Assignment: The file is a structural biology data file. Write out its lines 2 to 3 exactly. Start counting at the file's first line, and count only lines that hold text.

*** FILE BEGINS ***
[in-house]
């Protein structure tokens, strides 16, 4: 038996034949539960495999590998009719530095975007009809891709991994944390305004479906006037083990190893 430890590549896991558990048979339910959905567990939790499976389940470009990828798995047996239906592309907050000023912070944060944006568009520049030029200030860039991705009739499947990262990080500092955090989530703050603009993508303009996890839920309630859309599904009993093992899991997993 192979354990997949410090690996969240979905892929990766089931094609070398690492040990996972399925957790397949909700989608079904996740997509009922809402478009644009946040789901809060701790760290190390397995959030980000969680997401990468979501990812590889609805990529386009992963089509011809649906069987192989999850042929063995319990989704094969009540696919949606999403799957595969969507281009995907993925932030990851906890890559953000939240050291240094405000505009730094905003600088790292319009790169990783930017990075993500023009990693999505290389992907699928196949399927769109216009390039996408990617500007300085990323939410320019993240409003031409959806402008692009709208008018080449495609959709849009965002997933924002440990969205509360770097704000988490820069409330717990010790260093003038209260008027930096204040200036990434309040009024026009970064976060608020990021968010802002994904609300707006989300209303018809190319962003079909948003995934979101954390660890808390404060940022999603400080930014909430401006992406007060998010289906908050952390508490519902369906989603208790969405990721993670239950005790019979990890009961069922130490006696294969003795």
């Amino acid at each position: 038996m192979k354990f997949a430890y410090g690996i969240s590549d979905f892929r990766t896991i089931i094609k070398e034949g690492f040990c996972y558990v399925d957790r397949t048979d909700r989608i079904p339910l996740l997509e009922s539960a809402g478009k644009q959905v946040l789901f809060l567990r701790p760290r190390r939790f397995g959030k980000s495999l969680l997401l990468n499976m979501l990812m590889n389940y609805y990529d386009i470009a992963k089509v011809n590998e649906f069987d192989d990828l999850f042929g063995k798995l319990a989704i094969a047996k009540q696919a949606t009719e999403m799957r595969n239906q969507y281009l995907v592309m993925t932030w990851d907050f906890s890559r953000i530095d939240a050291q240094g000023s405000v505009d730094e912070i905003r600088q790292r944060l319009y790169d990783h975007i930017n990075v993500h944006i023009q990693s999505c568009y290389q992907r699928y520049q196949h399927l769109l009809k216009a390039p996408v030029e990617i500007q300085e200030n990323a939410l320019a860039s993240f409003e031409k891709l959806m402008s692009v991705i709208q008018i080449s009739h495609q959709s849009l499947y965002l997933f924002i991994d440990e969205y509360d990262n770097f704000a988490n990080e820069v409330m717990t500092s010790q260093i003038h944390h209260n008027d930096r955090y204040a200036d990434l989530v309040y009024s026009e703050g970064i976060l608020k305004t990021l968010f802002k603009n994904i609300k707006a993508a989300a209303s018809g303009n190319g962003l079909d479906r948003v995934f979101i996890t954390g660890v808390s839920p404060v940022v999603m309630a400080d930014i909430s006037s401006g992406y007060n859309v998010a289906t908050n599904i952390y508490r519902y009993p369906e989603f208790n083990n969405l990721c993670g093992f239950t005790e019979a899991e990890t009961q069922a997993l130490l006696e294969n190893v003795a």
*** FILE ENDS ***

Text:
């Protein structure tokens, strides 16, 4: 038996034949539960495999590998009719530095975007009809891709991994944390305004479906006037083990190893 430890590549896991558990048979339910959905567990939790499976389940470009990828798995047996239906592309907050000023912070944060944006568009520049030029200030860039991705009739499947990262990080500092955090989530703050603009993508303009996890839920309630859309599904009993093992899991997993 192979354990997949410090690996969240979905892929990766089931094609070398690492040990996972399925957790397949909700989608079904996740997509009922809402478009644009946040789901809060701790760290190390397995959030980000969680997401990468979501990812590889609805990529386009992963089509011809649906069987192989999850042929063995319990989704094969009540696919949606999403799957595969969507281009995907993925932030990851906890890559953000939240050291240094405000505009730094905003600088790292319009790169990783930017990075993500023009990693999505290389992907699928196949399927769109216009390039996408990617500007300085990323939410320019993240409003031409959806402008692009709208008018080449495609959709849009965002997933924002440990969205509360770097704000988490820069409330717990010790260093003038209260008027930096204040200036990434309040009024026009970064976060608020990021968010802002994904609300707006989300209303018809190319962003079909948003995934979101954390660890808390404060940022999603400080930014909430401006992406007060998010289906908050952390508490519902369906989603208790969405990721993670239950005790019979990890009961069922130490006696294969003795």
């Amino acid at each position: 038996m192979k354990f997949a430890y410090g690996i969240s590549d979905f892929r990766t896991i089931i094609k070398e034949g690492f040990c996972y558990v399925d957790r397949t048979d909700r989608i079904p339910l996740l997509e009922s539960a809402g478009k644009q959905v946040l789901f809060l567990r701790p760290r190390r939790f397995g959030k980000s495999l969680l997401l990468n499976m979501l990812m590889n389940y609805y990529d386009i470009a992963k089509v011809n590998e649906f069987d192989d990828l999850f042929g063995k798995l319990a989704i094969a047996k009540q696919a949606t009719e999403m799957r595969n239906q969507y281009l995907v592309m993925t932030w990851d907050f906890s890559r953000i530095d939240a050291q240094g000023s405000v505009d730094e912070i905003r600088q790292r944060l319009y790169d990783h975007i930017n990075v993500h944006i023009q990693s999505c568009y290389q992907r699928y520049q196949h399927l769109l009809k216009a390039p996408v030029e990617i500007q300085e200030n990323a939410l320019a860039s993240f409003e031409k891709l959806m402008s692009v991705i709208q008018i080449s009739h495609q959709s849009l499947y965002l997933f924002i991994d440990e969205y509360d990262n770097f704000a988490n990080e820069v409330m717990t500092s010790q260093i003038h944390h209260n008027d930096r955090y204040a200036d990434l989530v309040y009024s026009e703050g970064i976060l608020k305004t990021l968010f802002k603009n994904i609300k707006a993508a989300a209303s018809g303009n190319g962003l079909d479906r948003v995934f979101i996890t954390g660890v808390s839920p404060v940022v999603m309630a400080d930014i909430s006037s401006g992406y007060n859309v998010a289906t908050n599904i952390y508490r519902y009993p369906e989603f208790n083990n969405l990721c993670g093992f239950t005790e019979a899991e990890t009961q069922a997993l130490l006696e294969n190893v003795a």